Mar. 20th, 2016

purplecat: Hand Drawn picture of a Toy Cat (books)
Conservation of Shadows is a short story collection with a mix of SF, Fantasy and blurred-somewhere-in-the-middle tales. There are consistent themes running through the stories, most notably an idea that art has a physical effect on the world, but a lot are also about war: invasion, occupation and battle. Depending on where on the genre spectrum a story falls art may be a form of engineering (origami spacecraft in the first story Ghostweight) or art may be magic (characters from stories, cut out of paper and brought to life in Effigy Nights).

I was surprised on reading the notes to discover that many of the stories were also toying with ideas from mathematics - this was a lot less obvious to me than it was in, say, Ted Chiang's Stories of Your Life and Others. I spotted the use of mathematics as magic in Counting the Shapes which was reminiscent, in a way, of the idea from Bidmead's Doctor Who that calculation can shape reality. While it is quite common for science fiction stories to pull inspiration from the experimental sciences and engineering, it is a lot less usual to read ones that are directly inspired by mathematical concepts. I am half-tempted to try and re-read some of the other mathematically inspired stories but, I suspect, if I didn't spot the connection first time through I might just be irritated by it on a second read.

The prose is quite dense. It often took me a paragraph or two to really start following a story on the page. Mostly, I would say, it falls on the right side of purple, being lush and atmospheric without being distracting, except in the eponymous Conservation of Shadows which I found too allusive. In the notes, Lee explains that he "dialed up" the prose in this story and says "There is always the danger of overwhelming the material with tinsel" which I feel is what happened here. I also found several of the stories stopped rather abruptly. I think you could argue that, in each case, the ending had been reached but sometimes I was left unsure what to make of that ending.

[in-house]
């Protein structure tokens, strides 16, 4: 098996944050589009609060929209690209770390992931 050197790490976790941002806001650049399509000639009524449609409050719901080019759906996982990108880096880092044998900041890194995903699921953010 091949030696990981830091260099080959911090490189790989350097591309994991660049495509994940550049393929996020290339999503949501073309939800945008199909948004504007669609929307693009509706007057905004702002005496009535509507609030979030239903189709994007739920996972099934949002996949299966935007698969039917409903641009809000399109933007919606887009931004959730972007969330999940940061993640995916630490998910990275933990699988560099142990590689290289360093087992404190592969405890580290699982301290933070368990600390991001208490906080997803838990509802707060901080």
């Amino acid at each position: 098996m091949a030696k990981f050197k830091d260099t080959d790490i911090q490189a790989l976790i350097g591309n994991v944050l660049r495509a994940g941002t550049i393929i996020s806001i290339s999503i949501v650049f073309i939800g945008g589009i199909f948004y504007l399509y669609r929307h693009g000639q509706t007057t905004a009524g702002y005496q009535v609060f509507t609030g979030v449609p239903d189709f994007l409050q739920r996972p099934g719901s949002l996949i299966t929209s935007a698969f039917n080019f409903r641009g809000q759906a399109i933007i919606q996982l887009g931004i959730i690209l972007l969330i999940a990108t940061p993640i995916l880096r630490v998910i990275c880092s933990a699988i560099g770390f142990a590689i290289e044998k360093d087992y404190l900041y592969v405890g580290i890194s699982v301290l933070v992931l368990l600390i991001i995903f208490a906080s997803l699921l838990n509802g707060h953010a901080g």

I think my favourite stories in the collection were the longer, more fantasty-based ones, Counting the Shapes and Iseult's Lexicon, but I also enjoyed the more Military SF-style The Battle of Candle Arc, the timey-wimey Flower, Mercy, Needle, Chain and the more contemplative Swanwatch. This kind of lyrical military SF/Fantasy is not a sub-genre I've really read much in before and despite some of my frustrations with the stories I enjoyed the collection a lot.

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